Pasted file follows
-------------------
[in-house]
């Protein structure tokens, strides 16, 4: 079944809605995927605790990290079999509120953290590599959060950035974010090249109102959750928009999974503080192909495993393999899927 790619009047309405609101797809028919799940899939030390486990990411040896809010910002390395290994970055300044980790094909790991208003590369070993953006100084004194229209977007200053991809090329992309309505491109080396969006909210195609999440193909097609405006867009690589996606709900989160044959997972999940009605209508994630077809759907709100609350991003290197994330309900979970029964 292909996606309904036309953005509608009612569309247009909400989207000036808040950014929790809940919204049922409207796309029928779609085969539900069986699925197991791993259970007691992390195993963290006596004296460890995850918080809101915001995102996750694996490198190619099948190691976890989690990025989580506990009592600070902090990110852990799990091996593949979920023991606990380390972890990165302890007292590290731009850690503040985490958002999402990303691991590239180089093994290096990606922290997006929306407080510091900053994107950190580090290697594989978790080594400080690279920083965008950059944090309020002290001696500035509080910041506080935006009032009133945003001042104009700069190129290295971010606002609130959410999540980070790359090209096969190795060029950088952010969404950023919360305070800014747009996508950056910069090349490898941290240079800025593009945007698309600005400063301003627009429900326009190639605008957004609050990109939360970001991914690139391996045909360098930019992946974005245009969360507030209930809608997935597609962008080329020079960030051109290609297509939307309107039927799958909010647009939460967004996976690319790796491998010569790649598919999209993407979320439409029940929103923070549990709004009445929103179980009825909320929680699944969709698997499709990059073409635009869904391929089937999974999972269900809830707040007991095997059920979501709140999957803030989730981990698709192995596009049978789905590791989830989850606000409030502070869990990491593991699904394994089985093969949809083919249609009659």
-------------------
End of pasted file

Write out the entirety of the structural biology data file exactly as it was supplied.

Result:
[in-house]
């Protein structure tokens, strides 16, 4: 079944809605995927605790990290079999509120953290590599959060950035974010090249109102959750928009999974503080192909495993393999899927 790619009047309405609101797809028919799940899939030390486990990411040896809010910002390395290994970055300044980790094909790991208003590369070993953006100084004194229209977007200053991809090329992309309505491109080396969006909210195609999440193909097609405006867009690589996606709900989160044959997972999940009605209508994630077809759907709100609350991003290197994330309900979970029964 292909996606309904036309953005509608009612569309247009909400989207000036808040950014929790809940919204049922409207796309029928779609085969539900069986699925197991791993259970007691992390195993963290006596004296460890995850918080809101915001995102996750694996490198190619099948190691976890989690990025989580506990009592600070902090990110852990799990091996593949979920023991606990380390972890990165302890007292590290731009850690503040985490958002999402990303691991590239180089093994290096990606922290997006929306407080510091900053994107950190580090290697594989978790080594400080690279920083965008950059944090309020002290001696500035509080910041506080935006009032009133945003001042104009700069190129290295971010606002609130959410999540980070790359090209096969190795060029950088952010969404950023919360305070800014747009996508950056910069090349490898941290240079800025593009945007698309600005400063301003627009429900326009190639605008957004609050990109939360970001991914690139391996045909360098930019992946974005245009969360507030209930809608997935597609962008080329020079960030051109290609297509939307309107039927799958909010647009939460967004996976690319790796491998010569790649598919999209993407979320439409029940929103923070549990709004009445929103179980009825909320929680699944969709698997499709990059073409635009869904391929089937999974999972269900809830707040007991095997059920979501709140999957803030989730981990698709192995596009049978789905590791989830989850606000409030502070869990990491593991699904394994089985093969949809083919249609009659």